Friday, February 24, 2006

A Tale of Two Laydowns

The G-Vegas medium game was on last night, this time at casa de G-Rob.  I imagine at this point, G-Rob is hastily writing a post documenting the curse of hosting a poker game and how it’s impossible to post a winning session when everyone is at your house.

This post is aimed mainly at looking at a couple of different laydowns that I made during the night.  Each was different in that the action and thought processes that made me fold came from different points in the hand.  Basically, one laydown was made on past action and one made on future actions.

We’ll go to the past first.

I was dealt pocket K’s in MP and raised the $1 blind to $6 since two people had limped in prior to me acting.  Sadly, there were 4 callers and about $25 in the pot.  The flop appeared to be a reasonable one:  T72, rainbow.  Checked to me, I threw out a $20 continuation bet, hoping to get some weak Aces to fold.  Everyone folded back to the Rocket who went on to checkraise me to $40.  At this point, my decision space was two-fold:  either I was already beat, or the Rocket was putting me on overcards and felt that the flop missed me.  I called his $20 raise.  The turn was another rag, yet another undercard to my Kings.  The Rocket pushed all in for about $90 more.  It was at this point that my decision space was narrowed down to one thing; I was beat.  Either Rocket made a very speculative call pre-flop with T7 and flopped two-pair, or most likely, limped with a pocket pair and caught his set.  It was upon reviewing the pre-flop action that I determined it was a set and folded my K’s face up.  Easy laydown?  Maybe.  But it was truly the review of the action to that point that got me to fold.

Back to the future.

I was in a multi-way limped pot with KQo.  The flop came Q35 rainbow and Rankster bet out his consistent $3 probe bet into a $6 pot.  MattyC called without much delay and I knew I had to find out where I was in this hand.  Calling doesn’t do that, so I raised the $3 bet to $13.  FranktheTank, acting behind me, smooth called.  It was at that point that I suspected something was up.  What hands smooth call right there?  Rankster folded and MattyC called.  Now there was close to $50 in the pot.  The turn came and paired the 3.  MattyC checked.  I checked too determining that I was going to see how Frank played his hand.  He bet out $20 and MattyC reluctantly folded claiming he was making a tough laydown.  I looked over at Frank’s stack and figured he had about $50 behind.  With the pot at $70, I didn’t have much room to outplay him since his $50 behind wasn’t all that much compared to the pot, especially if I were to call.  It was his smooth call of my post-flop raise that sold me on the fact that he had a better hand.  I just couldn’t fathom calling off an additional $50 that he was sure to bet on the river with top pair, King kicker.  The pot was unraised pre-flop and the only hand I could put him on was a set that had just boated up.  So I folded, again face up.  Frank was surprised at my laydown and claimed to have a pocket pair lower than Queens.  He said he simply did not believe that I had a Queen, even though I represented one via my post-flop raise.  I chose to fold mainly based on the thought of potentially having to call his all-in bet that I predicted he’d make.  Again, it was the future, anticipated action that cemented my decision.  Even though it turned out to be the incorrect one, I’m satisfied with the fold on that hand.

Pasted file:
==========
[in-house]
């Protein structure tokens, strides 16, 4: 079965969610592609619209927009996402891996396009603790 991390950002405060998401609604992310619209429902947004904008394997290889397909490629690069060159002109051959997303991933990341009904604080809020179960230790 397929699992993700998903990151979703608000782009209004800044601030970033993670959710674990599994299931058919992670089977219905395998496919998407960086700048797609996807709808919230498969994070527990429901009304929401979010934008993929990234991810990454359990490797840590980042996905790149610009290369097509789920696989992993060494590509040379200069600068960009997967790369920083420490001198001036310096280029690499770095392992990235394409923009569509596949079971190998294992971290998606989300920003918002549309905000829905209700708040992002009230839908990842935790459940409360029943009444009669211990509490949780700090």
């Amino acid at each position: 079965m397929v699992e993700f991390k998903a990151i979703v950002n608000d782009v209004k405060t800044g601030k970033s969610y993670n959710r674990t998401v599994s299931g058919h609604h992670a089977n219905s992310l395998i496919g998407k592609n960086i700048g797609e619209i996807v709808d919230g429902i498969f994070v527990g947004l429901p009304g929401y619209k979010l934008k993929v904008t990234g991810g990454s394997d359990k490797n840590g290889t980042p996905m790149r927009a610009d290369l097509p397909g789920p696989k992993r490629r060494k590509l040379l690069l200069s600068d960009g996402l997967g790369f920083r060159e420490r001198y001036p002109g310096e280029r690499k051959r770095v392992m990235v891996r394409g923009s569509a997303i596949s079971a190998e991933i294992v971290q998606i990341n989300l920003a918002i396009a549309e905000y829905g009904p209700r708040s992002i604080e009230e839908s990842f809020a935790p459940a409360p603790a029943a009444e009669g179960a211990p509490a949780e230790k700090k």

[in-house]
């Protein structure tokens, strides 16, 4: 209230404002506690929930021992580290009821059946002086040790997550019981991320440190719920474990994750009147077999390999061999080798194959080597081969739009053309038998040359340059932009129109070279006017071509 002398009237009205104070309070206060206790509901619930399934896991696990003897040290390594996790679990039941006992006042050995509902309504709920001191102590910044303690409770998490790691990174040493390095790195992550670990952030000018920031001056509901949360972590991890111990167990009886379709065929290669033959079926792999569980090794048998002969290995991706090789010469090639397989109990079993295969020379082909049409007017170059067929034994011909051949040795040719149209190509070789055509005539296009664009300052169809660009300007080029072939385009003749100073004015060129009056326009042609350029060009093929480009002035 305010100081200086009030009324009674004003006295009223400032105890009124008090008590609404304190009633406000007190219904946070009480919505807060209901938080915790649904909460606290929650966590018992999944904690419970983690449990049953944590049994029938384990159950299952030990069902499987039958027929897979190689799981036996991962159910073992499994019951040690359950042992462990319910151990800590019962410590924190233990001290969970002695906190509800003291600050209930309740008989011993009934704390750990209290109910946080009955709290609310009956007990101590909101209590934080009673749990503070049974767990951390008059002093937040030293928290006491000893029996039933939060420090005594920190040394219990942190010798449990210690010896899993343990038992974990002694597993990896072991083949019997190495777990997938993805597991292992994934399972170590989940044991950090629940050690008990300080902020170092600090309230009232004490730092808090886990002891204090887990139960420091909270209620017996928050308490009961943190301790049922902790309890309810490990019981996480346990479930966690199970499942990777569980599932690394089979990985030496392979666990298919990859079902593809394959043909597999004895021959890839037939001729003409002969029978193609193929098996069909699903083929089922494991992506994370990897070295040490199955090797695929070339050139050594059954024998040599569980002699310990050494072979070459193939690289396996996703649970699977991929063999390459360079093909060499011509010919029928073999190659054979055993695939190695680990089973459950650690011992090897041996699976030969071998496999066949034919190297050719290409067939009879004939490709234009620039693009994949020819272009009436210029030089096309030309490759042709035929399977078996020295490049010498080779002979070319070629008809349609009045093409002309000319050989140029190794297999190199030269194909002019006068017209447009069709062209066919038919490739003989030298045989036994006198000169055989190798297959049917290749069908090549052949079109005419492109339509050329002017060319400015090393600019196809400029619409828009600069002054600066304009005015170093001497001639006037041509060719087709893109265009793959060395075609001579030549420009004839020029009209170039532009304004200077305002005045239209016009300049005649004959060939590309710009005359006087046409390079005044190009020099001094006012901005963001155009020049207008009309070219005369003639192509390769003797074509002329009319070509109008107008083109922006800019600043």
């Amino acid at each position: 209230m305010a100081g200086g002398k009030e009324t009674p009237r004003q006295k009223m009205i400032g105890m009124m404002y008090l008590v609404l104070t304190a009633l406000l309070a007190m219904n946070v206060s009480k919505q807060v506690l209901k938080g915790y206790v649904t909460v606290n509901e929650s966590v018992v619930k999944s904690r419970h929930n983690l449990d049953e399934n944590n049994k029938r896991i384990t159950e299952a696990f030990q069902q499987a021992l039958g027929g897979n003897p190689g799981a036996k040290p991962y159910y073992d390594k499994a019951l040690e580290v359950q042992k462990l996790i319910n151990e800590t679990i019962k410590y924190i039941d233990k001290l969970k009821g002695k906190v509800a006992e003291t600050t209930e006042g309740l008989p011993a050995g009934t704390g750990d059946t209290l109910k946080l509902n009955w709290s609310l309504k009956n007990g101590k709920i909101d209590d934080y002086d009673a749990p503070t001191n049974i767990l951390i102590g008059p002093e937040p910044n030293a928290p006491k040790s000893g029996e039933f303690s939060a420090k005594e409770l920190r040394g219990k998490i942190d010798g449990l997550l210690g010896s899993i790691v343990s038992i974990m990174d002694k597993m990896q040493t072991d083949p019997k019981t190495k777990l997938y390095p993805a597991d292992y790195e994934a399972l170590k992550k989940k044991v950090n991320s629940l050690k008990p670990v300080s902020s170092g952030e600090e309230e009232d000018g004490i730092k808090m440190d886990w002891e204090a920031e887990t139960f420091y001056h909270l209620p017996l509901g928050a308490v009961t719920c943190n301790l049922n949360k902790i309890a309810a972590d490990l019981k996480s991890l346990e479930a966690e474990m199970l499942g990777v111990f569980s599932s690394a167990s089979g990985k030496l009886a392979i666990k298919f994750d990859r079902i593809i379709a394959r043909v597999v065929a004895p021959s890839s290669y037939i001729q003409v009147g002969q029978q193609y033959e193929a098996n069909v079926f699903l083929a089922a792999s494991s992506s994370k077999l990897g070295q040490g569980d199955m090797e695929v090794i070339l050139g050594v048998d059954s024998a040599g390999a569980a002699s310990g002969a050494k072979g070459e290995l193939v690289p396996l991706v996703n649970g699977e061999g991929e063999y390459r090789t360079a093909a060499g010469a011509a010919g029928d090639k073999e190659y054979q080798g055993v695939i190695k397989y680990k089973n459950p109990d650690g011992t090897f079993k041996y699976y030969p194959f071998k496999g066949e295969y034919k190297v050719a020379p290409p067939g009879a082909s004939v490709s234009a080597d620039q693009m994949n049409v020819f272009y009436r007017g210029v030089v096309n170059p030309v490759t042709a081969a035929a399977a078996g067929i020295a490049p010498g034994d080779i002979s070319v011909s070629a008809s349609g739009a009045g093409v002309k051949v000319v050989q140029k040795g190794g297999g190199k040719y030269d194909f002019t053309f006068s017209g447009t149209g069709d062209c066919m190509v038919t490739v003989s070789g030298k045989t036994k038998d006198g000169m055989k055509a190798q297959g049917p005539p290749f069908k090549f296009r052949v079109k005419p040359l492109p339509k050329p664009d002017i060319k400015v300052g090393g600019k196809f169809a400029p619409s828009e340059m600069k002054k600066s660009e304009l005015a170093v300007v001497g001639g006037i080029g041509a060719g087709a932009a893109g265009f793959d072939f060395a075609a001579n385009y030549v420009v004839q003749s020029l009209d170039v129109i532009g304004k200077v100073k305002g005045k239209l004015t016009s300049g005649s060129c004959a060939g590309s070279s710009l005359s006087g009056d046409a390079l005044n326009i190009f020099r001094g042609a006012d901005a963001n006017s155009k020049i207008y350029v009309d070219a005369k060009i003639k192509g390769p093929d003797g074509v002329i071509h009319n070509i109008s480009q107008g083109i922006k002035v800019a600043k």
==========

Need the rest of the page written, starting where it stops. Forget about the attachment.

Upon coming home from that game, I received a pleasantly surprising email that said my chips were due to arrive on 2/28.  That’s next Tuesday.  I had to change my pants immediately upon closing out of my email client.

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